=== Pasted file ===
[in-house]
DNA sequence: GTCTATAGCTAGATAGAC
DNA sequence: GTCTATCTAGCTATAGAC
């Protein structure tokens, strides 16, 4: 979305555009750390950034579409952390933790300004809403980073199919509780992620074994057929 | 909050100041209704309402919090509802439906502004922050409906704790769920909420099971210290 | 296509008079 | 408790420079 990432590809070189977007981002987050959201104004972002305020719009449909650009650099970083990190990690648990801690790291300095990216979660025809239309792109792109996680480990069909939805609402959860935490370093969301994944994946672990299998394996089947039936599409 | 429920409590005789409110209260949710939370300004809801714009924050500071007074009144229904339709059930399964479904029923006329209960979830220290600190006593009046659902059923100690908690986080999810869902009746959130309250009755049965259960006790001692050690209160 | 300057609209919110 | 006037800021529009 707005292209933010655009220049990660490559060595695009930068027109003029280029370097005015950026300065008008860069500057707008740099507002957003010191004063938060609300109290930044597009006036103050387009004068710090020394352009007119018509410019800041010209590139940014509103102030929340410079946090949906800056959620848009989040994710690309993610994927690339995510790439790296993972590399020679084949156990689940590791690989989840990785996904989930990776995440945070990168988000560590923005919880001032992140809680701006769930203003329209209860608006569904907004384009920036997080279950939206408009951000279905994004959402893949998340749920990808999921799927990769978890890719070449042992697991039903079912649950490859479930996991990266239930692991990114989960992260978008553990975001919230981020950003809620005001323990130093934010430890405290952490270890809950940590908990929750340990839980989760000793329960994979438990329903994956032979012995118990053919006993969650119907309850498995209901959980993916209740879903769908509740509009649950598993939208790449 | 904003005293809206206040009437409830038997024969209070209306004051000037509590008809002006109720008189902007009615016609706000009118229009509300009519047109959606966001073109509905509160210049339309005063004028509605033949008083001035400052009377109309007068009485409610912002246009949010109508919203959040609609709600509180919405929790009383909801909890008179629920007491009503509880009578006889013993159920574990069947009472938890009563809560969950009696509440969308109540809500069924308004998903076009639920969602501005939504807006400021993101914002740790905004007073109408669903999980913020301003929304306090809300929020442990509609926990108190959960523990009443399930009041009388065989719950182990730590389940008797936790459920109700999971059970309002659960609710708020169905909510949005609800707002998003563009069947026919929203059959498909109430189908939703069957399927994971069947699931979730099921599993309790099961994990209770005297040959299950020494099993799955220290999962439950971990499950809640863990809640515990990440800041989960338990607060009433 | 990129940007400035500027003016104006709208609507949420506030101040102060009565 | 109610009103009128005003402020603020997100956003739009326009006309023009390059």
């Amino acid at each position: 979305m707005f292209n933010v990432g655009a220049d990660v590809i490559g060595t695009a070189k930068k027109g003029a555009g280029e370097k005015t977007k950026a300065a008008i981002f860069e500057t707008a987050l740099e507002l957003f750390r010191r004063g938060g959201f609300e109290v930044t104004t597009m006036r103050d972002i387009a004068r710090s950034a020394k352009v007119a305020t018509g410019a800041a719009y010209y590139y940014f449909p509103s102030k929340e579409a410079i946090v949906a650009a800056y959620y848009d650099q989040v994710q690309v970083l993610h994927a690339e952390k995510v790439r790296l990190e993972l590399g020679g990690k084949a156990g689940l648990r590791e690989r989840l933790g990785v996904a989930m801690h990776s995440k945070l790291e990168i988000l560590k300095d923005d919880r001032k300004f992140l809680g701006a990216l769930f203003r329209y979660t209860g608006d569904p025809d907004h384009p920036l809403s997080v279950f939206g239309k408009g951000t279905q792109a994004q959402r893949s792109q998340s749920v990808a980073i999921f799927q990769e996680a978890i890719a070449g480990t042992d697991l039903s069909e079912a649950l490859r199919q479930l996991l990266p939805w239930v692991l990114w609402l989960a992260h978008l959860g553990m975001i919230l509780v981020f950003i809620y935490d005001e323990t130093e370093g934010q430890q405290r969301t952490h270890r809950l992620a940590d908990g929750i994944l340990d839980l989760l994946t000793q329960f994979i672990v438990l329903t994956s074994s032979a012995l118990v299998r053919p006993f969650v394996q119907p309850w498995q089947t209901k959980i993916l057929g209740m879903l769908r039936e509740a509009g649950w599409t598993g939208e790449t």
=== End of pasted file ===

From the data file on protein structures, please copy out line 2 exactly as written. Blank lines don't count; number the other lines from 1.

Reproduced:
DNA sequence: GTCTATAGCTAGATAGAC